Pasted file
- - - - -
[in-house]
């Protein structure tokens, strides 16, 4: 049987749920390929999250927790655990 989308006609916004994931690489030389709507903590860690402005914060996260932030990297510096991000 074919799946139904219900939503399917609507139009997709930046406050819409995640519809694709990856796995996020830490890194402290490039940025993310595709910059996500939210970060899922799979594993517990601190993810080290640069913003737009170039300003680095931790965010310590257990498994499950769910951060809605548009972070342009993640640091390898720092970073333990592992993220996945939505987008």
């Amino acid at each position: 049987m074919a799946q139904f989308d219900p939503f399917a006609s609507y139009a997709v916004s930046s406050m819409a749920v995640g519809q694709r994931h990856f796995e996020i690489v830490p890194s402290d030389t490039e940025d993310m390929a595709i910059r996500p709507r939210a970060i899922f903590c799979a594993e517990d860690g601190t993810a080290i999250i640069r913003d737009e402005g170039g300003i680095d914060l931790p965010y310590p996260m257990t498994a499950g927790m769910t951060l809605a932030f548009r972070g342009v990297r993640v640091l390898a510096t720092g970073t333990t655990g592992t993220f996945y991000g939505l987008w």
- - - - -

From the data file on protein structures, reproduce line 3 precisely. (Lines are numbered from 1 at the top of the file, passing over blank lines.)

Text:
């Amino acid at each position: 049987m074919a799946q139904f989308d219900p939503f399917a006609s609507y139009a997709v916004s930046s406050m819409a749920v995640g519809q694709r994931h990856f796995e996020i690489v830490p890194s402290d030389t490039e940025d993310m390929a595709i910059r996500p709507r939210a970060i899922f903590c799979a594993e517990d860690g601190t993810a080290i999250i640069r913003d737009e402005g170039g300003i680095d914060l931790p965010y310590p996260m257990t498994a499950g927790m769910t951060l809605a932030f548009r972070g342009v990297r993640v640091l390898a510096t720092g970073t333990t655990g592992t993220f996945y991000g939505l987008w």